Today's story of the day comes from Florida State University and does a great job highlighting the work students are doing to secure their voting rights in Florida!
By: Ross Toback
Florida State students are bringing voter legislation to the top of the agenda on state and federal levels. Jerry Funt of the Progress Coalition at FSU is at the center of bringing voter rights to multiple groups with a focus on college students. With help from other organizations including FairVote and the Florida initiative for Electoral Reform (FLIER), Funt and other student leaders across Florida are doing everything they can to take down 2011’s House Bill 1355.
In that bill, rights to vote for Florida citizens is minimized by a smaller early voting window. This caused up to 250,000 people not being able to vote, according to Funt. Other legislation that minimizes the right to vote for Florida citizens is legislation on felon voting rights. Florida is one of only three states that does not give past felons the right to vote.
The main goal is to turn voting from an implicit right to an explicit right. Nowhere in the constitution is the right to vote specifically mentioned and by giving citizens an explicit right to vote, voters could not be denied by going to the polls. This would be regardless of unchanged information on their voter card or other complications that deny citizens the right to vote.
Funt and other student leaders are focused on bringing a voice to the student. In the recent 2014 municipal elections, Rick Scott and the state of Florida denied University of Florida students from voting at the student union. Funt believes the only way to get legislation reform is through more student involvement.
“When we lobby at the capitol, the legislatures are constantly shocked to see students involved in any way,” Funt said. “Part of this is because students aren’t as much a part of the democratic process. They aren’t targeted. They’re not a concern of a lot of the democratic process. It’s a shame because the university system in Florida is the most powerful force of economic progress in the state of Florida. The university system brings in more money than any other force. Rick Scott and Florida’s government did a study that said for every dollar they put in education they get 20 dollars back. Students aren’t aware that we do have influence. A lot of representatives at the Capitol aren’t in touch with student views. The only way for them to talk to us is to show them that we’re worth talking to and the only way to do that is to show up on election and show them that students do have the right to vote.”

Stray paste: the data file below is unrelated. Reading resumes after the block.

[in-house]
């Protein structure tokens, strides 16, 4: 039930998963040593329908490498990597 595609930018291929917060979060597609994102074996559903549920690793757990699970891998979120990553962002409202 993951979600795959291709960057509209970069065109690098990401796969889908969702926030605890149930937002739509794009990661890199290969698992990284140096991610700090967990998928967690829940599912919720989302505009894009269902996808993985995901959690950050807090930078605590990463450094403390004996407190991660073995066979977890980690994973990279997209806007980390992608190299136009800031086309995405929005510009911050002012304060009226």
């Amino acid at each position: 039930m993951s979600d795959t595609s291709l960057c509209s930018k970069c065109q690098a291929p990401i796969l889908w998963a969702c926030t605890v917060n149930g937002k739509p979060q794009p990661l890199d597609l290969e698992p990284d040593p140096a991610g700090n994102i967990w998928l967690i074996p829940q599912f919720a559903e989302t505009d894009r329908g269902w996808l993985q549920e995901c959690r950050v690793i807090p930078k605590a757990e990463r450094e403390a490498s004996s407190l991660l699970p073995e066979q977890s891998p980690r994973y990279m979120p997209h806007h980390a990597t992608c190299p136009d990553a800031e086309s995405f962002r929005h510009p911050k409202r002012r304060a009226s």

Funt explained students are having a lot issues changing their address information before election time hits and by the time they know to change it, it’s too late. This reduces the amount of student voters tremendously. Those who oppose making voting an explicit right and opening up voter rights for students and other underrepresented groups say that
“Some of the arguments that we’ve heard against [voter reform] were that they feel everyone has the right to vote but that those rights are implicit so what’s the purpose?” Funt said. “Our response is, an implicit right can only go so far compared to an explicit right.”
Another key issue is that the restrictions on voter legislation is to reduce voter fraud. Voter fraud is extremely scarce across the country and in the state of Florida though. In Federal elections between 2002 and 2005, 26 people were convicted of voter fraud, a tiny .00000013 percent of the vote, according to ABC.
Funt believes it’s only a matter of getting enough momentum and support from state congress for this issue to move forward.
“People have been pretty receptive,” Funt said. “The biggest problem we’ve been having is getting people to care about it enough. Most congressmen and elected officials that we’ve talked to understand what we’re doing, they care about it, but they tell us, ‘we don’t know if this is the kind of thing we can get done right now.’ That’s probably the biggest concern we have. We don’t want this to be something that’s put on the backburner because it’s something that needs to be handled now.”